Dave Edborg, a patrol major in Rochester Institute of Technology’s Public Safety Department, has been planning his first trip to Las Vegas for more than a year.
But he’s not lured to the poker tables or the bright lights of the strip. He’s competing Nov. 18 in the drug-free World Bench Press and Deadlift Championships.
“It’s something I’ve worked hard for,” said Edborg, 55.
About 450 people from around the world will compete in various age and weight classes, divisions and competitions. Edborg will enter the 198-pound class of the deadlift competition, in the police and law enforcement division in the master class for those 48 to 55 years old. His competition will be lifters from all over the world: Belgium, Germany, Poland and England.
In the deadlift competition, contestants don’t lift the bar above their head. Instead, they must lift it off the floor and stand erect until the judges approve.
The most weight lifted in a single lift in three tries wins. “I’ll try to get close to 500 pounds,” he said.
Lifting several hundred pounds would cause most people’s knees to buckle and give them a feeling that their blood vessels will burst.
“There’s a lot of grunting and groaning. It’s not a glamorous sport,” Edborg said. “I don’t feel anything. All I am focused on is having the bar move. But when I am done for the day, I feel it from head to toe.”
Edborg, who played baseball and basketball in Falconer High School in New York’s Chautauqua County, started lifting weights in 1982 while a student at RIT, where he graduated in 1984 with a degree in criminal justice. He competed in the Pennsylvania Police Olympics in 1987, winning first place in the 148-pound class, and finished fifth in Chicago at the National Police Olympics in the 165-pound class in 1988.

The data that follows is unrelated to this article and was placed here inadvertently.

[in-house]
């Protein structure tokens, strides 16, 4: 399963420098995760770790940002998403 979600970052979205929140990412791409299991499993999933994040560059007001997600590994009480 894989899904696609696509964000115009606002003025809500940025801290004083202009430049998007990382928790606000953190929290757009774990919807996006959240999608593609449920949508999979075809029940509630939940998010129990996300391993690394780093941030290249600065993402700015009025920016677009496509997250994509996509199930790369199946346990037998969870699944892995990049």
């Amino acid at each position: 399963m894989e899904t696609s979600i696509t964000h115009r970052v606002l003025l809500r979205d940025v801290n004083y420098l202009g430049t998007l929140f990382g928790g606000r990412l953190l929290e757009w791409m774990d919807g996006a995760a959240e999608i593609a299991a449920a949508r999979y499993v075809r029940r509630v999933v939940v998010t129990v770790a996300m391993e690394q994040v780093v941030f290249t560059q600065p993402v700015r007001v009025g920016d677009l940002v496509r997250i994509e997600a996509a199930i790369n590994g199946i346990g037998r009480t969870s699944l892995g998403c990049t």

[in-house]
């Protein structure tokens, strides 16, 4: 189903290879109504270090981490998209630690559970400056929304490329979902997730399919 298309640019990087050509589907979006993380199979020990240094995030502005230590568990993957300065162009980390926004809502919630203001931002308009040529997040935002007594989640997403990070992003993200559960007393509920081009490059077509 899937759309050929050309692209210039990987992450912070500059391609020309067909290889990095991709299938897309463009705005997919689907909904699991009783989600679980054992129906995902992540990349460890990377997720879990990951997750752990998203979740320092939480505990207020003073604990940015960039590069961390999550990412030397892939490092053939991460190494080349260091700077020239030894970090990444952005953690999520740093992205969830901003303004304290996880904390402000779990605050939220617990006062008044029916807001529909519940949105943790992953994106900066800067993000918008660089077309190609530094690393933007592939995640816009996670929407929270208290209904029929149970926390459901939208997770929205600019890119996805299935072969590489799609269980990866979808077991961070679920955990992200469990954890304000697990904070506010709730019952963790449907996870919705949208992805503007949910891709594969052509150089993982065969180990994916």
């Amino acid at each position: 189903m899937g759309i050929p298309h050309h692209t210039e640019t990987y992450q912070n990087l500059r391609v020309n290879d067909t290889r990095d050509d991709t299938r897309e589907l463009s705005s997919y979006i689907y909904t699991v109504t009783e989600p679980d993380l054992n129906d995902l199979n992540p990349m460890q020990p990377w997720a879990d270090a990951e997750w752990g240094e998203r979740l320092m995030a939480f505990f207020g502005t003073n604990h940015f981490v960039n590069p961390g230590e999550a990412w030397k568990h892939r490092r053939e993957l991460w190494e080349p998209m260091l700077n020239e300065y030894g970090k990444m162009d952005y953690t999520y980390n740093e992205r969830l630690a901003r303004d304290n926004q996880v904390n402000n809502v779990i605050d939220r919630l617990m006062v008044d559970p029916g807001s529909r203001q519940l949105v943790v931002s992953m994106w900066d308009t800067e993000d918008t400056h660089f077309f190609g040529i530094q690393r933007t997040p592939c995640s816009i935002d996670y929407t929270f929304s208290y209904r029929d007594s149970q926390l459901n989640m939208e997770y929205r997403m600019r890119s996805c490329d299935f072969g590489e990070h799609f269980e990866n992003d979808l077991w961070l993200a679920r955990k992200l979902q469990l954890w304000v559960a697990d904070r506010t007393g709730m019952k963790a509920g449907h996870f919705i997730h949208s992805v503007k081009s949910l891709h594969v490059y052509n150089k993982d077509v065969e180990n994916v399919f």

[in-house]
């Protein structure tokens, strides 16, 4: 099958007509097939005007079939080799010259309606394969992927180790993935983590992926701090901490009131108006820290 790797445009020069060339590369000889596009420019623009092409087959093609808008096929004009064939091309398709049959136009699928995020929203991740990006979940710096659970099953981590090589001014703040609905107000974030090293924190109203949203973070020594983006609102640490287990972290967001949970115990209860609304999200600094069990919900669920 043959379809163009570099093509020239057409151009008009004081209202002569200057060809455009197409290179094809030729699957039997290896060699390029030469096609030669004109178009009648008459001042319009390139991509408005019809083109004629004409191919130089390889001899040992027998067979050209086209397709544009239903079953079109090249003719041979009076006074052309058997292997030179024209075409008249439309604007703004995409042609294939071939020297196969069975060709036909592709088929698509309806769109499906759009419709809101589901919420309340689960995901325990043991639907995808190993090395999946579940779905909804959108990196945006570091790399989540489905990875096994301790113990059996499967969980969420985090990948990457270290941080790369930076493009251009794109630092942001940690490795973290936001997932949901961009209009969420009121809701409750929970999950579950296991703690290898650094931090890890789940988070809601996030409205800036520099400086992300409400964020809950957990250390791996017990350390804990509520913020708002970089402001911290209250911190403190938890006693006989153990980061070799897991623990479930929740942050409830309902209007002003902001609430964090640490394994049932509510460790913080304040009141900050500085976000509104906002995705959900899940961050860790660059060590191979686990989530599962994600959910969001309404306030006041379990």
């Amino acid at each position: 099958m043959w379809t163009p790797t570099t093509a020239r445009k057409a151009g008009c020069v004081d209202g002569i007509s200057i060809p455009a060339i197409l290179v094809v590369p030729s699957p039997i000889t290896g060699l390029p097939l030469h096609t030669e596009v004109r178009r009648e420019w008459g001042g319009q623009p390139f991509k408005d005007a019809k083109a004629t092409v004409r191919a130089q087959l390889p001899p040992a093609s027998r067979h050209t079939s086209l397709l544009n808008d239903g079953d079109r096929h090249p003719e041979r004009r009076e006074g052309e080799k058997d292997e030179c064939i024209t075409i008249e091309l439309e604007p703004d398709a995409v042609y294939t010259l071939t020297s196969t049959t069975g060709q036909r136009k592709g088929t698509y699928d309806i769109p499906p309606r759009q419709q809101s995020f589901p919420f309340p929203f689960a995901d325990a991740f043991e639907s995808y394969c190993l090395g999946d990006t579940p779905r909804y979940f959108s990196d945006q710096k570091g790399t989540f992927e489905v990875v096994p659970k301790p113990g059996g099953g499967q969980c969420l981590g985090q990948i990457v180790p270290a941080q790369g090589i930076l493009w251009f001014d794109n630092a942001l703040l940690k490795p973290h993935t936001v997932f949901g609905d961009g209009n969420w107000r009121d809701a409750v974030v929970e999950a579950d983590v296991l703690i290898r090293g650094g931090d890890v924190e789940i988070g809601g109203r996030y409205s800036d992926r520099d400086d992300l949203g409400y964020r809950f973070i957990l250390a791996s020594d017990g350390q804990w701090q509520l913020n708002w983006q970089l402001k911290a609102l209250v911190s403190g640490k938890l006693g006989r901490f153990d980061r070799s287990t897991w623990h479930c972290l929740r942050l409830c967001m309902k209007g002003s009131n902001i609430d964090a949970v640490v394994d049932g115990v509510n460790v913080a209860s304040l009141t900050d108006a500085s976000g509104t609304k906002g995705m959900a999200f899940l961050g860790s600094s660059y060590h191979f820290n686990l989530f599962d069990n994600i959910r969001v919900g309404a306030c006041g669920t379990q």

“To have a good lift when you’ve been working so hard, it’s a terrific sense of accomplishment,” he said. “You don’t have a team, it’s just you and the weight in front of you.”
After 1988, Edborg stopped lifting weights. He suffered some injuries and was busy with other diversions of life.
“Then three years ago, I started back up,” he said. To train for this competition, he lost 30 pounds. “I’ve learned to drink water, traded lunch for a protein shake and cut out late night snacks. And I’m always drug-free. There are no steroids happening, and never have been. There’s no substitute for hard work.”
Edborg trains four or five times a week in RIT’s Student Life Center, where he is encouraged by students.
“The students are inspiring. They are training with me, helping me,” he said.
And his brother, Tim Edborg, a former competitive powerlifter, will be accompanying him as “motivator and coach.”
But he credits his wife, Lisa, a former ballet instructor and current yoga enthusiast, as his biggest supporter.
“She taught me how to stretch properly so I don’t get injured,” he said. “It’s all about knowing your body. You’ve got to train smart. My bones don’t heal like they used to.”
He also found tremendous support from his coworkers at Public Safety and from RIT’s Finance and Administration department. “I couldn’t ask for better support,” he said.
If Edborg does well in the competition, he’ll receive “a trophy and a sense of accomplishment.”
But his real prize was in his training to enable him to enter the competition representing RIT, and losing enough weight to get into the 198-pound division.
“I don’t go into it thinking I’m going to win,” he said. “The only thing I can do is do my best and do my lift. The chips will fall where they will fall.”